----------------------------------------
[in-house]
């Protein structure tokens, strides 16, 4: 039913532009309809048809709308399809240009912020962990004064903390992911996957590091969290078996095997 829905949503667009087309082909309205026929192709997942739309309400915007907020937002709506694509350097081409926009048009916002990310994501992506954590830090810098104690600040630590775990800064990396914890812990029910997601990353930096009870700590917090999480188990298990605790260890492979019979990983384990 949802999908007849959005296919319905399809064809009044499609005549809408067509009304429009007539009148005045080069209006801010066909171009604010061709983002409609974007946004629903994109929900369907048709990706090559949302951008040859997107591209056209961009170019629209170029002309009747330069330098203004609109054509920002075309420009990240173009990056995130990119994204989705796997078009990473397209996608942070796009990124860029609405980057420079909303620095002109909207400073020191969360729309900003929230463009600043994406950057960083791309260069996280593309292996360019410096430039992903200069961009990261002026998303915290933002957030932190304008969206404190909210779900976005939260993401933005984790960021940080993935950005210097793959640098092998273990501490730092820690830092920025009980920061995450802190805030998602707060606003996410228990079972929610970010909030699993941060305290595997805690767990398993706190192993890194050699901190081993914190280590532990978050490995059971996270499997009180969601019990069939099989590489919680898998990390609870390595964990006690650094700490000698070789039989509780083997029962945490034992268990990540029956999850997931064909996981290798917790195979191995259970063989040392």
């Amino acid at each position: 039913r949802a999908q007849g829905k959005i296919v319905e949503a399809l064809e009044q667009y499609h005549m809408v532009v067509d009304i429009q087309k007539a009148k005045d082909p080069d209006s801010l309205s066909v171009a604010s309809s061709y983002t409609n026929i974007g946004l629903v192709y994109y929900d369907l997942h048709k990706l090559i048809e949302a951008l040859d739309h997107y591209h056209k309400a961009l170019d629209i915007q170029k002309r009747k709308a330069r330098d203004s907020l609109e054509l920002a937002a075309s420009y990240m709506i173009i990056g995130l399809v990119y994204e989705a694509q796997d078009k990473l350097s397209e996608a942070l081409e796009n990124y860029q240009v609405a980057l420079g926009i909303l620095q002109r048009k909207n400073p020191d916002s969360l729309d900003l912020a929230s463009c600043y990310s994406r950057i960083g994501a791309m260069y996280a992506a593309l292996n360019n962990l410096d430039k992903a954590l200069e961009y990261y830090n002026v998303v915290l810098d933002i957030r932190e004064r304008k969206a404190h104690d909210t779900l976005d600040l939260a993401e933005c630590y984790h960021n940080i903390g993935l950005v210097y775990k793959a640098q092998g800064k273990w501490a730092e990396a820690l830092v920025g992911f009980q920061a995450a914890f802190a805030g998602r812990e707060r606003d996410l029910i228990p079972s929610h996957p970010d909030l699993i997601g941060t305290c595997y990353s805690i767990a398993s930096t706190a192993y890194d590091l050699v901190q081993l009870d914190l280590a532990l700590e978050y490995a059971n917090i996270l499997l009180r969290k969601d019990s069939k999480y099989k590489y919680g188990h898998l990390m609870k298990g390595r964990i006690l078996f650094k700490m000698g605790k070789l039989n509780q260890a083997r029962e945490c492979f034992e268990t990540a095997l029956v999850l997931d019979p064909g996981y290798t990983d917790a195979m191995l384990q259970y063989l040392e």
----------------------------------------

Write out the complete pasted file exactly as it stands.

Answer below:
[in-house]
């Protein structure tokens, strides 16, 4: 039913532009309809048809709308399809240009912020962990004064903390992911996957590091969290078996095997 829905949503667009087309082909309205026929192709997942739309309400915007907020937002709506694509350097081409926009048009916002990310994501992506954590830090810098104690600040630590775990800064990396914890812990029910997601990353930096009870700590917090999480188990298990605790260890492979019979990983384990 949802999908007849959005296919319905399809064809009044499609005549809408067509009304429009007539009148005045080069209006801010066909171009604010061709983002409609974007946004629903994109929900369907048709990706090559949302951008040859997107591209056209961009170019629209170029002309009747330069330098203004609109054509920002075309420009990240173009990056995130990119994204989705796997078009990473397209996608942070796009990124860029609405980057420079909303620095002109909207400073020191969360729309900003929230463009600043994406950057960083791309260069996280593309292996360019410096430039992903200069961009990261002026998303915290933002957030932190304008969206404190909210779900976005939260993401933005984790960021940080993935950005210097793959640098092998273990501490730092820690830092920025009980920061995450802190805030998602707060606003996410228990079972929610970010909030699993941060305290595997805690767990398993706190192993890194050699901190081993914190280590532990978050490995059971996270499997009180969601019990069939099989590489919680898998990390609870390595964990006690650094700490000698070789039989509780083997029962945490034992268990990540029956999850997931064909996981290798917790195979191995259970063989040392």
């Amino acid at each position: 039913r949802a999908q007849g829905k959005i296919v319905e949503a399809l064809e009044q667009y499609h005549m809408v532009v067509d009304i429009q087309k007539a009148k005045d082909p080069d209006s801010l309205s066909v171009a604010s309809s061709y983002t409609n026929i974007g946004l629903v192709y994109y929900d369907l997942h048709k990706l090559i048809e949302a951008l040859d739309h997107y591209h056209k309400a961009l170019d629209i915007q170029k002309r009747k709308a330069r330098d203004s907020l609109e054509l920002a937002a075309s420009y990240m709506i173009i990056g995130l399809v990119y994204e989705a694509q796997d078009k990473l350097s397209e996608a942070l081409e796009n990124y860029q240009v609405a980057l420079g926009i909303l620095q002109r048009k909207n400073p020191d916002s969360l729309d900003l912020a929230s463009c600043y990310s994406r950057i960083g994501a791309m260069y996280a992506a593309l292996n360019n962990l410096d430039k992903a954590l200069e961009y990261y830090n002026v998303v915290l810098d933002i957030r932190e004064r304008k969206a404190h104690d909210t779900l976005d600040l939260a993401e933005c630590y984790h960021n940080i903390g993935l950005v210097y775990k793959a640098q092998g800064k273990w501490a730092e990396a820690l830092v920025g992911f009980q920061a995450a914890f802190a805030g998602r812990e707060r606003d996410l029910i228990p079972s929610h996957p970010d909030l699993i997601g941060t305290c595997y990353s805690i767990a398993s930096t706190a192993y890194d590091l050699v901190q081993l009870d914190l280590a532990l700590e978050y490995a059971n917090i996270l499997l009180r969290k969601d019990s069939k999480y099989k590489y919680g188990h898998l990390m609870k298990g390595r964990i006690l078996f650094k700490m000698g605790k070789l039989n509780q260890a083997r029962e945490c492979f034992e268990t990540a095997l029956v999850l997931d019979p064909g996981y290798t990983d917790a195979m191995l384990q259970y063989l040392e």